Galileo Galilei Dietrich Bonhoeffer Witold Pilecki Helen Keller Moses Jesus Christ Giuseppe Garibaldi Martin Luther King Nelson Mandela Winston Churchill Rosa Parks Socrates Muhammad Ali Maximilian Kolbe Mahatma Gandhi Desmond Tutu Dalai Lama Amelia Earhart Harriet Tubman
There’s church in Ruddington that has two graves containing the remains of two soldiers who fought at the battle of Rorkes Drift. It was January 1829, at Rorkes Drift that just over 150 British and colonial troops successfully defended the garrison against an intense assault by 3,000 to 4,000 Zulu warriors. Now although I have no interest at all in military history, since a child I have been fascinated by the movie ‘ZULU’ and have always considered the soldiers at Rorkes Drift to have shown tremendous courage.
Today - the second Sunday after Pascha – we remember and celebrate the Holy Myrrh-Bearing Women. But not only them! We also remember Joseph of Arimathea and Nicodemus. Why? Who are these people? The Gospels hardly seem to mention them! What did they do that was so special?
Well they all have something in common – They all exemplify perfect love, bravery and faithfulness.
Let us consider their actions! At great personal risk to themselves, and at a time when all seemed lost, when most all had abandoned Christ, Joseph of Arimathea asked Pilate for our Lord’s body and took him down from the cross.
Nicodemus, one of the Pharisees, had visited Jesus, under cover of darkness, spent a huge sum of money on myrrh and aloes, was then cast out of the synagogue, and suffered for disclosing the Jewish plot to hide and deny the truth of Jesus Crucifixion and Resurrection. It was Nicodemus who helped Joseph of Arimathea to bury our Lord.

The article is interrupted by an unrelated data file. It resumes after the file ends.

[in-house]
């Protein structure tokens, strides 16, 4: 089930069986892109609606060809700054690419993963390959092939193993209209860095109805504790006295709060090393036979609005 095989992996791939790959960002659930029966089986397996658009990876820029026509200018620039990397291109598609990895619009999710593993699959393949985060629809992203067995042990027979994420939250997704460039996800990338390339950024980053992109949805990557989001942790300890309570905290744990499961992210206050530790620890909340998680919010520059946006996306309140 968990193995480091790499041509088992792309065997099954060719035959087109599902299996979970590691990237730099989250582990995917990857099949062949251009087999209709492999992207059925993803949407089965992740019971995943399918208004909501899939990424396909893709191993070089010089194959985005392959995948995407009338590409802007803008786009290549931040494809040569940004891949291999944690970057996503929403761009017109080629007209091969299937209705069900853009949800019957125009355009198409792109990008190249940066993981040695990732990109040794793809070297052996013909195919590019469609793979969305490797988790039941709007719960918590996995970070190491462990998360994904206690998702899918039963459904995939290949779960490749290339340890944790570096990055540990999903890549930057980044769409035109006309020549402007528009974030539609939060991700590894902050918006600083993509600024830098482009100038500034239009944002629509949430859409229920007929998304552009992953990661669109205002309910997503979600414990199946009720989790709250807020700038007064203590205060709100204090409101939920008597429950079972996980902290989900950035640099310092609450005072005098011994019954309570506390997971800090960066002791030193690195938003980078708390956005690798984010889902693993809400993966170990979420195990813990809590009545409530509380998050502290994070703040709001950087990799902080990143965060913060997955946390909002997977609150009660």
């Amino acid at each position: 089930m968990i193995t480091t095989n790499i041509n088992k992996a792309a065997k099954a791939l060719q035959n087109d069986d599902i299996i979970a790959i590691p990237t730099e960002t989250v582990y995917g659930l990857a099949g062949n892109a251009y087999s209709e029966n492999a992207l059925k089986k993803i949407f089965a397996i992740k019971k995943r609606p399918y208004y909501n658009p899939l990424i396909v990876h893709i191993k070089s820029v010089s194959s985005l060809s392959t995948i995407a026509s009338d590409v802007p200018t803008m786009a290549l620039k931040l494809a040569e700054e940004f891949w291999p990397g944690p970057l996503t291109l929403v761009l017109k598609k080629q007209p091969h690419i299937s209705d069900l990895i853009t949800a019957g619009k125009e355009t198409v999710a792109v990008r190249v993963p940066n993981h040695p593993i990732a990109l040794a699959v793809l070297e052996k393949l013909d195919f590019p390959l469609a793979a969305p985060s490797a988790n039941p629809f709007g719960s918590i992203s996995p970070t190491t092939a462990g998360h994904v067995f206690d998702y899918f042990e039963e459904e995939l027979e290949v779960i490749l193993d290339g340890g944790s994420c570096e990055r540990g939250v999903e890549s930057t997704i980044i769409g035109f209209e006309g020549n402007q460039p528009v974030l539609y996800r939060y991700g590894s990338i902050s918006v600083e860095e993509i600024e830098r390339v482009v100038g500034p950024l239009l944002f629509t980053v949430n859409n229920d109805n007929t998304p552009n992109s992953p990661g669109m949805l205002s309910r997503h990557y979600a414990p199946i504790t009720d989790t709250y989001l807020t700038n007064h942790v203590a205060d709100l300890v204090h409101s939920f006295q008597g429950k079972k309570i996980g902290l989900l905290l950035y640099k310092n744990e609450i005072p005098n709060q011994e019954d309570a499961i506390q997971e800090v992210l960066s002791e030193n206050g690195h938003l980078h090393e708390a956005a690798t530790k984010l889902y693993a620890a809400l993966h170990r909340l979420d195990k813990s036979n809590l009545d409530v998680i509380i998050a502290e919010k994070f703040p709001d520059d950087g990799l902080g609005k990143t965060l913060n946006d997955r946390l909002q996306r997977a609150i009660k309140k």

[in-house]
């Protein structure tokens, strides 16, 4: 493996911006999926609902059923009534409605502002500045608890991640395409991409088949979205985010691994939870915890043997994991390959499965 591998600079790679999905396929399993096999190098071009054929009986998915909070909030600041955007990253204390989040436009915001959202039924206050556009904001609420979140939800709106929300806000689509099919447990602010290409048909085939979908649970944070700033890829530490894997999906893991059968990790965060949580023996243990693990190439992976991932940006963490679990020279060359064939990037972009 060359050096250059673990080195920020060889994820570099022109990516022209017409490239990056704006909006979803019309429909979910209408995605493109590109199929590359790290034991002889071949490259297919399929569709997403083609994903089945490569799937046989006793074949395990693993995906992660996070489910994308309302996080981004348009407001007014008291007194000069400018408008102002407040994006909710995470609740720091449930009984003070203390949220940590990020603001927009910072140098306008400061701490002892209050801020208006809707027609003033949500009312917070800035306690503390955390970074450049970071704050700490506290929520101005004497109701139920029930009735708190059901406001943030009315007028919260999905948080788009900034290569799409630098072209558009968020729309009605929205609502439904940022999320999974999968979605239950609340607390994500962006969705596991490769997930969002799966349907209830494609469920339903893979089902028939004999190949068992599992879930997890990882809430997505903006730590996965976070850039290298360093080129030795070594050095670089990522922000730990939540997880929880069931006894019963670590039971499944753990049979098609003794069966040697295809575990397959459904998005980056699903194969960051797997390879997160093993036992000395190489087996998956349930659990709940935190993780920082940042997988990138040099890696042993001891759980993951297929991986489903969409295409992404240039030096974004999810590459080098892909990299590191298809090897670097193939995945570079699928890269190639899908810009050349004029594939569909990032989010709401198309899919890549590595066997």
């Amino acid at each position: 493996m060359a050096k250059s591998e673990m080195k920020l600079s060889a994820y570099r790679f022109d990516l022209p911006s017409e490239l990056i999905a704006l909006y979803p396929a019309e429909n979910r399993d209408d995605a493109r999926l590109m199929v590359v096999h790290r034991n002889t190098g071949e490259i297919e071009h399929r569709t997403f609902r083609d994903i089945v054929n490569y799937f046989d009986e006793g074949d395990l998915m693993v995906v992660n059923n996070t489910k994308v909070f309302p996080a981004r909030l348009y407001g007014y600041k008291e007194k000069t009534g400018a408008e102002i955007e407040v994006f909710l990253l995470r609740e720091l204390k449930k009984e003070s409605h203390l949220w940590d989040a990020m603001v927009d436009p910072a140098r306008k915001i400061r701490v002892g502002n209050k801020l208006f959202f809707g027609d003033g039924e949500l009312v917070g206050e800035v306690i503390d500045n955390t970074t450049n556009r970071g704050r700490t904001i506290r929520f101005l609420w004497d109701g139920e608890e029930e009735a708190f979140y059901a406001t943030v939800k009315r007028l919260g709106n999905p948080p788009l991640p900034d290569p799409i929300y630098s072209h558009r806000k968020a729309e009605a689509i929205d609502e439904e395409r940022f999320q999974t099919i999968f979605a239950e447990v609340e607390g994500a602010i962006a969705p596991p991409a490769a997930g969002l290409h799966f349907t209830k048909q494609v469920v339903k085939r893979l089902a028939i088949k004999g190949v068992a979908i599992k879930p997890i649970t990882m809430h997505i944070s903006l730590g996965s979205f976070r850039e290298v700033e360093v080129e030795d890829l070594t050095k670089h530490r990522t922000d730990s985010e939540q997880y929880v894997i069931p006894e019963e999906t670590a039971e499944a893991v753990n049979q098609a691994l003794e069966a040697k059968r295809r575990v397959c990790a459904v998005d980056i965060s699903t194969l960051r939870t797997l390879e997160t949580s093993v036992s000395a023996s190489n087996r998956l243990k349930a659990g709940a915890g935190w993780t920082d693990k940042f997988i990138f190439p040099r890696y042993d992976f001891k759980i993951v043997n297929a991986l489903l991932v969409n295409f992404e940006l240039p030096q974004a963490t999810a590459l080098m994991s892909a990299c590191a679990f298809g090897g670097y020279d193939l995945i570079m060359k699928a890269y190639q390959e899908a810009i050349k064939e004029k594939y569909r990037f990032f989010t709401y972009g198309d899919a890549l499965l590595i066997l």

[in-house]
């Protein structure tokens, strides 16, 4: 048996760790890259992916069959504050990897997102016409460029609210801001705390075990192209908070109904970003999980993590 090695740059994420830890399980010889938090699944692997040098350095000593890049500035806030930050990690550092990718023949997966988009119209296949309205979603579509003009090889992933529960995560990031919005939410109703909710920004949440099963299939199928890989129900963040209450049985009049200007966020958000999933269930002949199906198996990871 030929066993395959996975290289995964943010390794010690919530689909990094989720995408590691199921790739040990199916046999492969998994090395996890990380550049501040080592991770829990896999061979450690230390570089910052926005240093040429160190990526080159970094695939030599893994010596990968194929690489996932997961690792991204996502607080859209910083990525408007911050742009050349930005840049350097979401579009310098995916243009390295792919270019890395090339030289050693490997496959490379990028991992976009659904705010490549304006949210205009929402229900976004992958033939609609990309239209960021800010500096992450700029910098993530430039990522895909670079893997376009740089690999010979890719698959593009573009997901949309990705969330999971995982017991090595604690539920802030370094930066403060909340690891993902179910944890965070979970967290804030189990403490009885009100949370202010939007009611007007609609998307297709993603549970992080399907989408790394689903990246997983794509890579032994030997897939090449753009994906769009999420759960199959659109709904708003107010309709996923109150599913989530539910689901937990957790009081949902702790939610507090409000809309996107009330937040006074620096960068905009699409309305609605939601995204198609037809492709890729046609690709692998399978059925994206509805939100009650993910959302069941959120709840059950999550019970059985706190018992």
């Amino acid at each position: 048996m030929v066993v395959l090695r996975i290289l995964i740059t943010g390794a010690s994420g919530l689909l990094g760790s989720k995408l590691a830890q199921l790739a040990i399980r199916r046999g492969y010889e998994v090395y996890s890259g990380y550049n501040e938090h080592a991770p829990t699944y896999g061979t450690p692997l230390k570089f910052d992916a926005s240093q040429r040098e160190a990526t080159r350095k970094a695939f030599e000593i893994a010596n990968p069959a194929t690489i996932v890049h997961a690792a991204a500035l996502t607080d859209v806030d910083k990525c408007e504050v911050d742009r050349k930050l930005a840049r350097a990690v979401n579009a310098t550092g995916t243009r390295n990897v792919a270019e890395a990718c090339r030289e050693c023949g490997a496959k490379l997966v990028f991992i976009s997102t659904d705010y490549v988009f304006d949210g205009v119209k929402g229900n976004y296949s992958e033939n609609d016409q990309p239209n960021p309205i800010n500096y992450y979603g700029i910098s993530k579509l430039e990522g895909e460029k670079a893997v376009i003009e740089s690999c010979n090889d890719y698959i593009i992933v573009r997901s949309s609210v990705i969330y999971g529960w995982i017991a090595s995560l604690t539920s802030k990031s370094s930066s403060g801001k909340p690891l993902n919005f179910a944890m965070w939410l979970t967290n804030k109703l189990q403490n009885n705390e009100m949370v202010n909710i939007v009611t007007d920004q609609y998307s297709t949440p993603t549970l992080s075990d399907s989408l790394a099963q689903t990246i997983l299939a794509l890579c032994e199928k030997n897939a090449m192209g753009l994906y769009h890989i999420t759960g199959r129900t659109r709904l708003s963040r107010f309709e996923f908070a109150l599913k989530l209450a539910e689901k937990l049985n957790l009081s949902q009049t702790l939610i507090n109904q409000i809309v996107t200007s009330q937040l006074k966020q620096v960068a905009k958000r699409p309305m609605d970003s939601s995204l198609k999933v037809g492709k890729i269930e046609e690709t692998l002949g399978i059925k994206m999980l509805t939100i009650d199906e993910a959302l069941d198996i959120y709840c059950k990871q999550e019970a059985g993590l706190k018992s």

Then, after the body of our Lord had been sealed in the tomb, and whilst others hid in fear, the brave Myrrh-Bearing women, risked everything, out of love for Christ, to anoint him with myrrh and sweet spices.
For all of them this was a moment of great personal crisis. But they did not think of themselves. Instead they ministered to the body of Christ with selfless love! None of them had gotten what they wanted, not Joseph of Arimathea, not Nicodemus, not the Myrrh-Bearing women. All were grieving, and I am sure they were all experiencing intense feelings of fear and disappointment. Nothing had turned out as expected. Yet despite thisthey resisted the temptation to think only of themselves! And because they were able to keep their focus on serving Jesus they reacted very differently to the other disciples.